“He was being very persistent and put a lot of pressure on us to make those changes. I was quite resistant because I felt that it was a true reflection of what had happened on the project.”
Inquiry barrister Richard Millett QC pointed to an email from Artelia’s Robert Powell – employer’s agent for the project – who described the report as “political lubrication”.
Cash said he did not see it in that way. “I wasn’t thinking of it in terms of any other use other than giving a recommendation for taking the project forward,” Cash said.
Secret talks with Rydon
Although Cash said he had been surprised that information had been passed to Rydon about its Grenfell tender while the Ojeu process was still live, he admitted that KCTMO and Artelia had agreed to have an “offline discussion” with the firm about the need for value-engineering on the project before the Ojeu process was complete.
Cash said the move had been intended to make Rydon aware that the successful main contractor would need to make value engineering savings to match KCTMO’s budget for the project, without specifics being discussed.
“It was my understanding that the conversation would not make any reference to their position in terms of the tender, that it was purely trying to seek an understanding that they were accepting of the process that would be followed once an award had been made, if they were successful,” he said.
Cash conceded that although the decision was made before any of the three final-stage bidders were interviewed as part of the procurement process, it had been a “foregone conclusion” by that stage that Rydon had won because it had scored so highly in the bid evaluations that had already taken place.
Only Rydon was approached for an “offline discussion”, which Cash said could also have been described as “secret”.
Inquiry chair Sir Martin Moore-Bick asked Cash why the project team did not go through the same process with the other shortlisted bidders, Durkan and Mulalley.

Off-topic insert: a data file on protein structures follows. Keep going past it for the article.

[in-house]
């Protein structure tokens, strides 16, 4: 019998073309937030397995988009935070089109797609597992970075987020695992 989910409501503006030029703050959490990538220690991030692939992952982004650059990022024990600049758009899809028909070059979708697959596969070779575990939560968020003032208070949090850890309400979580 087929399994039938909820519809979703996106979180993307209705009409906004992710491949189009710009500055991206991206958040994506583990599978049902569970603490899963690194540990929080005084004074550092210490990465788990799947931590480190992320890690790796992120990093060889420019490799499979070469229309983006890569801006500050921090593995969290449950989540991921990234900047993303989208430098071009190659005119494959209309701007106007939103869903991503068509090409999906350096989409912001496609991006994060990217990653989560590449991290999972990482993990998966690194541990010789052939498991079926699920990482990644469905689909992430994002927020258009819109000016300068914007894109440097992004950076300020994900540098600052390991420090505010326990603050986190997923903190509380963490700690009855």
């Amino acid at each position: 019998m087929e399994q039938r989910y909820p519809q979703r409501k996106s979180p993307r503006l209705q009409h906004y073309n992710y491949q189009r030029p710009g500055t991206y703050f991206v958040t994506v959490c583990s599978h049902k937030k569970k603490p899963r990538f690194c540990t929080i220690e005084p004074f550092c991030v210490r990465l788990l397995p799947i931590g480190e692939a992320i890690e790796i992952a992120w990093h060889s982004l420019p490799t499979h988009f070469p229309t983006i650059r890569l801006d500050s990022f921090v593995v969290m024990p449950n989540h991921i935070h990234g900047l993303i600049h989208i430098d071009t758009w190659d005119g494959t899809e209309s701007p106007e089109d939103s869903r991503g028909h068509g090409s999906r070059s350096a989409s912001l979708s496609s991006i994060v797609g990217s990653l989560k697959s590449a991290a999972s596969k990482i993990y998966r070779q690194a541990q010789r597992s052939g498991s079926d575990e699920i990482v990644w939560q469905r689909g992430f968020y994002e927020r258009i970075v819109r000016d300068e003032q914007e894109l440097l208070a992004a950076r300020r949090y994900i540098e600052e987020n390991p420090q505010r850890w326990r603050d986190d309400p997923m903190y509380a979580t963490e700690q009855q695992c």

“We probably should have done,” he replied. “But the feeling was that they were so far away [on price] that they were never going to be able to close that gap.”
Good result – what did they miss?
The inquiry subsequently heard that Cash had remarked “Good result – what did they miss?” in an email to project quantity surveyor Chweechen Lim after she gave him the exact figure for Rydon’s winning bid on 17 March 2014.
Millett asked Cash if he believed that the Rydon bid had been unrealistically low. Cash replied that his comment had been a “light-hearted quip”.
However Rydon had made an error with its bid that priced it at around £212,000 less than it should have been.
No need for a Client Design Advisor
Earlier in the day, the inquiry heard that Artelia had put together a proposal to provide KCTMO with client design advisor – CDA – services in which a qualified architect would check for design compliance on the Grenfell refurbishment throughout the lifetime of the project.
Artelia had provided a CDA role on the KALC project and suggested a plan for Grenfell that would have cost around £30,000.
“We had proposed the service because we felt that there was a need for somebody to have a responsibility for commenting on the contractor’s proposals,” Cash said. “At the end of the day, the client took that role on themselves.”
Cash said it had not been clear that the TMO had the in-house capacity to take on design scrutiny work. But he said the organisation was considered to be an “educated client”.
The inquiry heard that the TMO believed a CDA would “not touch on discrete areas of the project where specialist contractors would have specialist knowledge about their design and the materials used”. Cash said a CDA would have looked at all areas of the design.
The inquiry continues.